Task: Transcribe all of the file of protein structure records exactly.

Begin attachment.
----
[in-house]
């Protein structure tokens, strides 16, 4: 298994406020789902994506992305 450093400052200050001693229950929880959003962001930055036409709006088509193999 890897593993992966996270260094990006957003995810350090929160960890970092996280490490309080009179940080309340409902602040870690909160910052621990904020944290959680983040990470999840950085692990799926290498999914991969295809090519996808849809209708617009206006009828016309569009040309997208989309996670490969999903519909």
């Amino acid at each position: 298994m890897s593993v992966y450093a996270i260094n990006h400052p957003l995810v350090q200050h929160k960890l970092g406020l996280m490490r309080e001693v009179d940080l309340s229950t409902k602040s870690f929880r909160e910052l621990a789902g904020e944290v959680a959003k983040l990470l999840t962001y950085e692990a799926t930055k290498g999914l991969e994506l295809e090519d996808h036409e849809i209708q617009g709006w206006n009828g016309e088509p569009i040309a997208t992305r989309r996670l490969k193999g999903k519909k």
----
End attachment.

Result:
[in-house]
């Protein structure tokens, strides 16, 4: 298994406020789902994506992305 450093400052200050001693229950929880959003962001930055036409709006088509193999 890897593993992966996270260094990006957003995810350090929160960890970092996280490490309080009179940080309340409902602040870690909160910052621990904020944290959680983040990470999840950085692990799926290498999914991969295809090519996808849809209708617009206006009828016309569009040309997208989309996670490969999903519909």
């Amino acid at each position: 298994m890897s593993v992966y450093a996270i260094n990006h400052p957003l995810v350090q200050h929160k960890l970092g406020l996280m490490r309080e001693v009179d940080l309340s229950t409902k602040s870690f929880r909160e910052l621990a789902g904020e944290v959680a959003k983040l990470l999840t962001y950085e692990a799926t930055k290498g999914l991969e994506l295809e090519d996808h036409e849809i209708q617009g709006w206006n009828g016309e088509p569009i040309a997208t992305r989309r996670l490969k193999g999903k519909k």